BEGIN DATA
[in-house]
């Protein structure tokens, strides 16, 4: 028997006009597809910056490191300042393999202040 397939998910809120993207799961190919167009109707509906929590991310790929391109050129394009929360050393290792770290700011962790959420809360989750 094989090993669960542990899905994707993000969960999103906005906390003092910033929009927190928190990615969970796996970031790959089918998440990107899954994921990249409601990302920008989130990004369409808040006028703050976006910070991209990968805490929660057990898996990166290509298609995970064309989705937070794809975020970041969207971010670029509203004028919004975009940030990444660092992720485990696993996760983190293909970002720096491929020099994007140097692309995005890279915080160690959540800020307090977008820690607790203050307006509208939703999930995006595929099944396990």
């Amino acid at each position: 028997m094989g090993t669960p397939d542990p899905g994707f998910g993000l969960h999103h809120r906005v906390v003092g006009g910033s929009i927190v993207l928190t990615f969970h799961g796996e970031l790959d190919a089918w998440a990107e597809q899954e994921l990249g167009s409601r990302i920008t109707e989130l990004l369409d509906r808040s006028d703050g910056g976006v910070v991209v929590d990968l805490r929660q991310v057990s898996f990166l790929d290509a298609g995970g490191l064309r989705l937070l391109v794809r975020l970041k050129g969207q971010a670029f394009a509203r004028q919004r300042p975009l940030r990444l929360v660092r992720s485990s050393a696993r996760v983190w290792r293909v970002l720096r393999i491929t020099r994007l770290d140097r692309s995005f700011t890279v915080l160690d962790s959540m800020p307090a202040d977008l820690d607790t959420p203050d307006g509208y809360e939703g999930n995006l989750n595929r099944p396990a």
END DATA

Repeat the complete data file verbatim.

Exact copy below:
[in-house]
């Protein structure tokens, strides 16, 4: 028997006009597809910056490191300042393999202040 397939998910809120993207799961190919167009109707509906929590991310790929391109050129394009929360050393290792770290700011962790959420809360989750 094989090993669960542990899905994707993000969960999103906005906390003092910033929009927190928190990615969970796996970031790959089918998440990107899954994921990249409601990302920008989130990004369409808040006028703050976006910070991209990968805490929660057990898996990166290509298609995970064309989705937070794809975020970041969207971010670029509203004028919004975009940030990444660092992720485990696993996760983190293909970002720096491929020099994007140097692309995005890279915080160690959540800020307090977008820690607790203050307006509208939703999930995006595929099944396990």
């Amino acid at each position: 028997m094989g090993t669960p397939d542990p899905g994707f998910g993000l969960h999103h809120r906005v906390v003092g006009g910033s929009i927190v993207l928190t990615f969970h799961g796996e970031l790959d190919a089918w998440a990107e597809q899954e994921l990249g167009s409601r990302i920008t109707e989130l990004l369409d509906r808040s006028d703050g910056g976006v910070v991209v929590d990968l805490r929660q991310v057990s898996f990166l790929d290509a298609g995970g490191l064309r989705l937070l391109v794809r975020l970041k050129g969207q971010a670029f394009a509203r004028q919004r300042p975009l940030r990444l929360v660092r992720s485990s050393a696993r996760v983190w290792r293909v970002l720096r393999i491929t020099r994007l770290d140097r692309s995005f700011t890279v915080l160690d962790s959540m800020p307090a202040d977008l820690d607790t959420p203050d307006g509208y809360e939703g999930n995006l989750n595929r099944p396990a």